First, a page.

Better Living Through Sauerkraut

I wish I had been taught Chemistry differently. To this day, most of the chemistry I learned in school was as a side-benefit of my biology classes. I loved bio, and survived chemistry (required) and physics (ditto) in order to take the advanced biology class my senior year, wherein a good deal of chemistry was taught in passing, particularly when we were looking at DNA and genetics. But beyond that, Chemistry the subject seemed utterly detached from things I cared about. Okay, some times you just have to buckle down and get through the classes you don’t much care about (I’m looking at you, PE) to get your ticket punched and make your way out of high school. But I think I would have learned more if it had been related to something else. Like food.

Flash forward a few decades to when I gave a lesson in bread-making to my daughter’s second grade class. It’s a perfect basic chemistry lesson for kids: simple enough to be reduced to 7-year-old level, but tied to something familiar (better yet, edible). I just came across the handout I did for the class, which is what put me in mind of it.

And this morning, spurred by an article in NY Times Cooking, I made sauerkraut. It is ridiculously easy: cut up a head of cabbage, put resulting shreds in a bowl, “massage” (the NYT term, not mine) two tablespoons of Kosher salt into the shreds for five minutes, until the cabbage starts to soften, reduce down, and release some liquid. Then pack into jars and stir every couple of hours, to speed fermentation. All the time I was up to my elbows in cabbage I kept wondering 1) is this really going to work? and 2) why does it work. So as soon as I had packed the cabbage into its jars and cleaned up the mayhem that cutting up cabbage produces, I hied me to the internet.

According to the Clemson University website, “Cabbage is converted to sauerkraut due to growth and acid production by a succession of lactic acid bacteria. Salt and limited air creates desirable conditions for the leuconostocs – a group of less acid tolerant lactic acid bacteria that grow better at 60°F to 70°F.” Fortunately for my sauerkraut, the winter temperature of my kitchen is somewhere around 65°. The salt works–as I noted as I worked–to soften and draw juice from the cabbage. As a bonus, it also works to keep undesirable bacteria at bay; you want the desirable bacteria, of course: the leuconostoc lactic acid bacteria that create lactic acid.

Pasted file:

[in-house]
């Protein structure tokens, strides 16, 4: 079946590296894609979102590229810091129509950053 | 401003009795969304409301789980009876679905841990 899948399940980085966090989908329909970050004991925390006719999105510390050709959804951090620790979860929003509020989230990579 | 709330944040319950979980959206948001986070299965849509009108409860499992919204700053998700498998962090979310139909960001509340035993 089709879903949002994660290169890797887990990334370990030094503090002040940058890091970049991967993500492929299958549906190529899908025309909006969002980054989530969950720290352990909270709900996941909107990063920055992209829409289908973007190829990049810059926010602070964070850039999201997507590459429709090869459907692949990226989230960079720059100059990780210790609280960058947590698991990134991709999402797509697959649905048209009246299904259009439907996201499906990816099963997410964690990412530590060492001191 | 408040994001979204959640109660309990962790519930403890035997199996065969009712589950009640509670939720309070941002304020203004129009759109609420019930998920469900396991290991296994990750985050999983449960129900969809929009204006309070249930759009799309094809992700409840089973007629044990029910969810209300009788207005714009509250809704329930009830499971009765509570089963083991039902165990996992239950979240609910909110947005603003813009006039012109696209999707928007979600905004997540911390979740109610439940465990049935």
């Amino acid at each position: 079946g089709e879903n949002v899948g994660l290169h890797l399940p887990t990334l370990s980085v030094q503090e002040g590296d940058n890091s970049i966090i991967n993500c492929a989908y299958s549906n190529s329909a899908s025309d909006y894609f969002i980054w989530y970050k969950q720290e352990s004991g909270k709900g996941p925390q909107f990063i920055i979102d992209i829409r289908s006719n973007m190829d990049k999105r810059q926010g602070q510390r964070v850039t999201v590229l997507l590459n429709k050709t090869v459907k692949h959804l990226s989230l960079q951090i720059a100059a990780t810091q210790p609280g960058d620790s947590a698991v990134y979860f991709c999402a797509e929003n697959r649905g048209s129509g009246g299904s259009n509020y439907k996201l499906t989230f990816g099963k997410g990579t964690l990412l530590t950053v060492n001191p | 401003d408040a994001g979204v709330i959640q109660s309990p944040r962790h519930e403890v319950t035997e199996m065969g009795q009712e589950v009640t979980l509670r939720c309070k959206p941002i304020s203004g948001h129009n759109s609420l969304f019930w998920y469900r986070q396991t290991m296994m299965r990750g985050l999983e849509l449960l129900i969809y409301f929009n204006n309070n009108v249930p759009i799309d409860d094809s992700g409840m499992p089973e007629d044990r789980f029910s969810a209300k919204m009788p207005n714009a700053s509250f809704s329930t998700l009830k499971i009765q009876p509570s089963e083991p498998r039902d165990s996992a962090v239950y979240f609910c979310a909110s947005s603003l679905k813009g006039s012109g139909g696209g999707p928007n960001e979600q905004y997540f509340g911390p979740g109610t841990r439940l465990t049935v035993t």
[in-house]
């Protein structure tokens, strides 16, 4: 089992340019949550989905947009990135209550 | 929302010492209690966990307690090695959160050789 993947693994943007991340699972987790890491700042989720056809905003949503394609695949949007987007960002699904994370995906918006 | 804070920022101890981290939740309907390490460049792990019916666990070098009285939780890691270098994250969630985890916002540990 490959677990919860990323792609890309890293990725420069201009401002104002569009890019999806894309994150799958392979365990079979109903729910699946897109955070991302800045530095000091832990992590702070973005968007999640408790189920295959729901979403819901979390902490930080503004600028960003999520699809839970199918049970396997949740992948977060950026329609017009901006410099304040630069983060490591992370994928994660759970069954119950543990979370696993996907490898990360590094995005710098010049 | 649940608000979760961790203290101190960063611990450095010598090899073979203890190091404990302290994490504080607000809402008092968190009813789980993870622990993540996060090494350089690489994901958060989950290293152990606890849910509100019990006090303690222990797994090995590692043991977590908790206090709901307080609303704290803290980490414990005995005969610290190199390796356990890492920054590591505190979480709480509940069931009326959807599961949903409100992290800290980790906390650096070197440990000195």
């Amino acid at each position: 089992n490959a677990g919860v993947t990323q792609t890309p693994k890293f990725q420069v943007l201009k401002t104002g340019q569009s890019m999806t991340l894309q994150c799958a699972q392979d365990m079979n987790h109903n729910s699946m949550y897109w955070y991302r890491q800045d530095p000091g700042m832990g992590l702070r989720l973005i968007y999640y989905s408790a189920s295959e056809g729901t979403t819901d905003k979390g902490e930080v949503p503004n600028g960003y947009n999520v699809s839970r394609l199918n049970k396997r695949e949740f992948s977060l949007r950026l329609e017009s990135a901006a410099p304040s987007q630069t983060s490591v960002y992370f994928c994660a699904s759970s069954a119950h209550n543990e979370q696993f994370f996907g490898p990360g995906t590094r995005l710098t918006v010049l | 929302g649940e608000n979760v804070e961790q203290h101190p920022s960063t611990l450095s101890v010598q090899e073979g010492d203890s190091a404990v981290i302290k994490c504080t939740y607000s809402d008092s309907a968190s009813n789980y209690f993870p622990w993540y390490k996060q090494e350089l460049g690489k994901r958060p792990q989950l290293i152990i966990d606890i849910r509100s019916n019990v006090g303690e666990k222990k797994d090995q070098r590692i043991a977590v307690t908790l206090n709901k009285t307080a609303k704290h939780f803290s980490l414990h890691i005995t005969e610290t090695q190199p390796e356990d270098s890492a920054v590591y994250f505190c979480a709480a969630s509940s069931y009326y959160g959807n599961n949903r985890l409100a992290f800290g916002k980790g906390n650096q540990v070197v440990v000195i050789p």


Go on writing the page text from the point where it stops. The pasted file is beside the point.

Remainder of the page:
See? Chemistry!

The Clemson site gives a recipe that requires 25 pounds of cabbage and yields 9 quarts. I suspect that once my much more modest batch has fermented fully, it will be something closer to a quart and a half.

All of this reminds me that I need to make a batch of bread and butter pickles. For science!

2 thoughts on “Better Living Through Sauerkraut

  1. Whereas I have been making bread this week. I want to say that it’s for science, but actually it’s step one in my annual emptying-of-pantry. I’ve used up all my yeast already, but not my flour. I have just enough wheaten flour for a single batch of bushbread, made (this time round) with beer, grated cheese and bush tomatoes.

  2. I need to feed my sourdough starter before I can make this week’s bread (I was out of town for a few days, which disrupted Magda’s* feeding schedule). I swear to God, I’m going to be the size of the Empire State Building if I keep eating all the bread Magda wants me to make–thus sauerkraut, which is not only very healthy, but non-fattening. But definitely, leavened bread is science all the way down!

    *Magda is my starter’s name. I was told by an instructor to name it, so I have done so. (My younger daughter took the same sourdough class and named hers “Trust Fund Baby.” Then she forgot to feed it, and Trust Fund Baby withered away to nothing.

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